Saudi arabia

Saudi Arabia is a kingdom in the Arabian Peninsula, which is ruled by a king who combines legislative, judicial, and executive functions when administering the country. Either the law of the country is generally made by a royal decree from the king or the constitution of this state is the Quran. Although this country is often perceived to be a totalitarian state by many people in America, its political system has worked for the last century and not only has it done this, but it has also led to a great deal of development for its people. The Saudi Arabian government has used the oil wealth of the country for the benefit of its people and it has put a lot of investment not only in infrastructure but also in education (Khatib, 2011). In fact, it can be said that some of the infrastructure in Saudi Arabia is better developed than that in the United States. The cities of this country are also very well planned and built and these are designed in very modern architecture. It is actually a breathtaking site when one approaches a Saudi Arabian city from a distance; it is truly an image of a beautiful oasis in the desert. This country has a very extensive social welfare system that caters for all its citizens and one could dare argue that the Saudi Arabian social welfare system actually functions better than the one in the United States (Wiley, 1999).
Many in the United States believe that since Saudi Arabia is a traditionalist society, it does not have the necessary development to be in the modern world. The American image of Saudi Arabia is one of nomadic Arab tribesmen moving from place to place in the desert with nothing better to do than breed religious fanatics (Kamran, 2000). This image of Saudi Arabia is a very bad stereotype of the people of this state because most of the population of this country stopped their nomadic lifestyle more than half a century ago and in fact, many today live in the urban areas. The people of Saudi Arabia have adopted many of the ways of the Western world and this include the use of cars to travel instead of camels, many wear Western clothing (especially the men), and most of all, they live in houses which have been built in the modern style.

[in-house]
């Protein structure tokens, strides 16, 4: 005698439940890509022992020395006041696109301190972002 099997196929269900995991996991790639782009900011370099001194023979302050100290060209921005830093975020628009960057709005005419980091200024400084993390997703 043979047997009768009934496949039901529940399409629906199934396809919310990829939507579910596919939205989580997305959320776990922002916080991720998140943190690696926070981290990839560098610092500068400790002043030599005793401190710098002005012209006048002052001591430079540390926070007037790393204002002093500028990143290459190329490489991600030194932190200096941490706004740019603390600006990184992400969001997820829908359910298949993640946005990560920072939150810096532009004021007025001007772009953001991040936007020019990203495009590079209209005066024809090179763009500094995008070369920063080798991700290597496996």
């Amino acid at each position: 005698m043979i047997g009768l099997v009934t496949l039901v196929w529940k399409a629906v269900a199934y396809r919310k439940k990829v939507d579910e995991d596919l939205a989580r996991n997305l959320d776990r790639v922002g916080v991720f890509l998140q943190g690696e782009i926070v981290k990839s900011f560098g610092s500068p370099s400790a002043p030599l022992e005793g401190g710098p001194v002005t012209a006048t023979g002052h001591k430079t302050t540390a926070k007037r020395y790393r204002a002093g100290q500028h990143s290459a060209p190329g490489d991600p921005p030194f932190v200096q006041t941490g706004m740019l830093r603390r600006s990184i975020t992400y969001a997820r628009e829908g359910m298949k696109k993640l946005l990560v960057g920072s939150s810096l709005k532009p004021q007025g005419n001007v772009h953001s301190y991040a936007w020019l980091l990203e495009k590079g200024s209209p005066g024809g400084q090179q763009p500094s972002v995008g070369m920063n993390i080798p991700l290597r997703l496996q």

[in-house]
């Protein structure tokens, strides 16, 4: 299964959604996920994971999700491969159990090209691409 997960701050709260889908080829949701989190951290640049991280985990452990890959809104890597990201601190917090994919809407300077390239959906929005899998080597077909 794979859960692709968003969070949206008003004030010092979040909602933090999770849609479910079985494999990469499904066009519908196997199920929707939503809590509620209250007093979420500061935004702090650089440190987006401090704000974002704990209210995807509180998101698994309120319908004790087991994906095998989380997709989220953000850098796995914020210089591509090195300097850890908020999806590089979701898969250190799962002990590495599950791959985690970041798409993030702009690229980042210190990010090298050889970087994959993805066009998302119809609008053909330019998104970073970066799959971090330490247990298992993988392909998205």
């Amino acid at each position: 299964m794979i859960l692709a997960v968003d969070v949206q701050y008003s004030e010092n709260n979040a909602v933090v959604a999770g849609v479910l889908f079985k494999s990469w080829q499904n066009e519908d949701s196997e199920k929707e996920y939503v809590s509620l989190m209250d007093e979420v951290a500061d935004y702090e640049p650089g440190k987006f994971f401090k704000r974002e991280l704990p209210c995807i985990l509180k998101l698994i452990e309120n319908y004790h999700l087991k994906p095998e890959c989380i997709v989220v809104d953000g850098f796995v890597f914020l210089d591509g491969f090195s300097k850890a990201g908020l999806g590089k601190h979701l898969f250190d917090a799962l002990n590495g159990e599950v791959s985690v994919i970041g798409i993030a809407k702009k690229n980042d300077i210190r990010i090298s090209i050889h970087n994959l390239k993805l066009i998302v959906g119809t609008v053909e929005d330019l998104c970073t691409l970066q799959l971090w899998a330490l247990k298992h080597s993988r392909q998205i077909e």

The popular opinion in the United States is that Saudi Arabia is an extremely fanatical society when it comes to religion (Harris, 2003). This image only applies to a few of the people in this society because the majorities are surprisingly very liberal in matters concerning religion. Moreover, they only appear to be fanatical because of their obedience to the Ulema, which is the leading religious authority in Saudi Arabia and has a very direct role in the government of the country alongside the royal family (Brown, 2009). Very few people in Saudi Arabia share the same religious point of view as that which is propagated by the various fanatical groups such as the Taliban. In fact, most Saudis tend to display the same kind of liberalism that is displayed by the other Arabs in the Middle East. The American perceptions of Saudi Arabia have been clearly fueled by the media’s portrayal of it and the only way to learn the truth about it is to see it for oneself.
Brown, L. C. (2009). Kingdom without borders: Saudi Arabia’s political, religious, and media Frontiers/Religion and politics in Saudi Arabia: Wahhabism and the state. Foreign Affairs, 88(3), 179-180.
Harris, D. A. (2003, Jun 07). Seeds of hate in Saudi Arabia. The Washington Post. Retrieved from http://www. ajc. org/site/apps/nlnet/content2. aspx? c= ijITI2PHKoG&b= 1531915&ct= 1152561
Kamran, M. D. (2000). Saudi Arabia: Saudi Arabia: The shape of a client feudalism. The Middle East Journal, 54(3), 479-480.
Khatib, A. M. (2011). The effect of the increase in oil revenue on government expenditures on education in Saudi Arabia. Journal of Business Studies Quarterly, 3(2), 74-76.
Wiley, J. (1999). Saudi Arabia, land of contrasts: Some keys to (understanding) the kingdom. Focus, 45(3), 28-32.